What is a Call Option?
A Call Option or simply referred to as a “Call“, is a derivative contract or an agreement between the buyer and the seller of the call option. The buyer of a Call Option would have a right and no obligation to buying the underlying asset in the contract at a specified price called exercise price or strike price, within a specific time period (called as expiry date).
Call Option may be used as an alternative to buying stock(or any other asset) itself. It is also gives you a leverage to trade with more number of shares of the underlying asset (lot size) with a relatively very less premium that you pay than you could afford to buy those number of shares outright.
When do you use the buy call / long call option trading strategy?
Buying a Call option is a basic option trading strategy. A trader goes long on a call option or buys a call option when his/her view is bullish or in simple words he/she expects the underlying asset’s price to go above a particular price within a specified time period.
In this strategy, you buy a call option (either ITM, ATM or OTM strike) and then close out the position later. This strategy should not be confused with ‘Naked Call‘ where we sell call first and then buy it back at a cheaper price.
How to buy a Call Option contract?
The buyer of the call option contract pays the option premium in exchange for the right (but not the obligation) to buy the underlying asset at a fixed price (strike price) by a certain expiry date.
Buy Call (Long Call) Option Payoff Graph
What is the risk and reward involved in buying a call option?
Risk: If the price of the underlying asset’s goes down or stays below the strike price, the maximum risk or loss for the trader is only the premium that was paid.
Reward: If the price of the underlying asset goes above the strike price then you make a profit. The maximum profit is literally unlimited as the price of the underlying asset can continue to move up to any extent.
If the underlying asset’s price is above the strike price on expiration, the profit/loss is calculated by taking the price of the underlying asset at the time of expiry and then subtracting the strike price and the premium paid, then multiplying that by the number of controlled shares (lot size).
You also need to deduct the brokerage and other charges if any from the profit/loss.
Breakeven: The point at which the call option buyer completely recovers the premium he has paid is called the breakeven point. The breakeven on a long call option is calculated by adding the premium to the strike price.
Breakeven Example: If a stock is trading Rs 100 and an investor wants to buy a Rs 105 strike price call option for Rs 2, then the breakeven price of the stock would be Rs 107.00.
Traders earn profits if the price of the underlying asset moves above the breakeven point and loose premium if the price of the underlying asset falls below the breakeven point.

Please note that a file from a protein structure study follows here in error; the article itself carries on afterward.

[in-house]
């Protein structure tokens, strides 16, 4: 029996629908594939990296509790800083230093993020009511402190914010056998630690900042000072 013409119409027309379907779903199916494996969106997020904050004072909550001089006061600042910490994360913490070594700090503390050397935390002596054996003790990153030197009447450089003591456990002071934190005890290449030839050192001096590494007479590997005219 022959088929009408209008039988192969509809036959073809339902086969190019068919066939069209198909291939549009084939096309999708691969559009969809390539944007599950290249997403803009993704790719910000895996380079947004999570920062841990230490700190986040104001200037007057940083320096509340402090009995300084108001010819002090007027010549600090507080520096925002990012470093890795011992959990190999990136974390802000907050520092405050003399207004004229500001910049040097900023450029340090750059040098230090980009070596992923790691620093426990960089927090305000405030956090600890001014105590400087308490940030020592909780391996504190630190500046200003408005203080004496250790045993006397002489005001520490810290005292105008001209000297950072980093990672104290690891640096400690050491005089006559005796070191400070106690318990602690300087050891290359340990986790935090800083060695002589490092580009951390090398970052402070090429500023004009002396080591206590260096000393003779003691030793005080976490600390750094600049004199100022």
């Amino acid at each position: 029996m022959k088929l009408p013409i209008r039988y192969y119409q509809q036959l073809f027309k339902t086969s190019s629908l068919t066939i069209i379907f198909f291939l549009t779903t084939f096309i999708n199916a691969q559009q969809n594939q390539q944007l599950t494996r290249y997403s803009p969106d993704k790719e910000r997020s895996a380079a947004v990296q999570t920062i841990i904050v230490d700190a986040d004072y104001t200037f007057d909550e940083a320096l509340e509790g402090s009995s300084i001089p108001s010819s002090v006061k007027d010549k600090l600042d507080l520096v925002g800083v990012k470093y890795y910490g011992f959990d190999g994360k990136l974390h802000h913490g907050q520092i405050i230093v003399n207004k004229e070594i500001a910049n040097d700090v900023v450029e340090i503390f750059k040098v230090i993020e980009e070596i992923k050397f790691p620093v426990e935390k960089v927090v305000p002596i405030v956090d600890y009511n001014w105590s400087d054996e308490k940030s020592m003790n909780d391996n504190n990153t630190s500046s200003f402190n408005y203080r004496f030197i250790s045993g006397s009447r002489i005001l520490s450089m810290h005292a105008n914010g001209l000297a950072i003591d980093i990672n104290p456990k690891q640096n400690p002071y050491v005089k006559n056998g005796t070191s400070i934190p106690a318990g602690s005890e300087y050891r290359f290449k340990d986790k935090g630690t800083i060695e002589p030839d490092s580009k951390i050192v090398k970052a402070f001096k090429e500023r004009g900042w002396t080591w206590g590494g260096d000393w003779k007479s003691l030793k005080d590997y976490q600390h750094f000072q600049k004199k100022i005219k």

How to exit?
There are different ways to exit a call option:
- Sell the Call Option on profit/loss before expiry
- Let the Call Option expire
- Exercise the Call to buy the underlying asset at the predetermined price on the expiry date (Note: Early exercise is only possible with American-style option contracts)
Effects of time and volatility
- Gains if IV goes up
- Loses time value every day
Pros And Cons Of The Buy Call (Long Call) Options Trading Strategy:
- Limited risk: The maximum loss for the buyer of a call option is limited to the premium paid for the option. This means that the potential losses are known in advance.
- High potential for profit: The buyer of a call option has the potential to earn a significant profit if the underlying asset’s price increases significantly before the expiration date of the option.
- Leverage: Options allow traders to control a large amount of an underlying asset for a relatively small amount of money. This leverage can lead to significant gains if the trade is profitable.
- Flexibility: Options can be used in a variety of ways, including as standalone trades or as part of a larger trading strategy.
- Time decay: Options have a limited lifespan, and as the expiration date approaches, the value of the option can decrease rapidly, even if the underlying asset’s price hasn’t changed significantly.
- Limited time to make a profit: The buyer of a call option must be correct in both the direction and timing of the underlying asset’s price movement. If the price doesn’t increase before the option’s expiration date, the trade can result in a loss.
- Volatility risk: The value of options is influenced by changes in implied volatility, which can be unpredictable and difficult to manage.
- Higher transaction costs: Options trading can involve higher transaction costs than other forms of trading, such as stocks or exchange-traded funds.
- Option Trading Strategy: Buy Call (Long Call)
- Market View: Bullish
- Entry: Buy a call option
- Profit: When price of the underlying asset >= Strike price of the Call Option+ Premium Paid
- Maximum Profit = Unlimited
- Loss: When price of the underlying asset <= Strike price of the Call Option
- Maximum Loss = Net Premium Paid
- Breakeven Point = Strike price of the Call Option + Premium paid
- Exit: Sell the Call on profit/loss before expiry; let the Call Option expire; Exercise the call to buy the underlying asset at the predetermined price on the expiry day.
Overall, buying a call option can be a high-risk, high-reward strategy that is best suited for experienced traders who are comfortable with the risks involved. As with any investment, it’s important to thoroughly research and understand the risks and potential rewards before making a trade.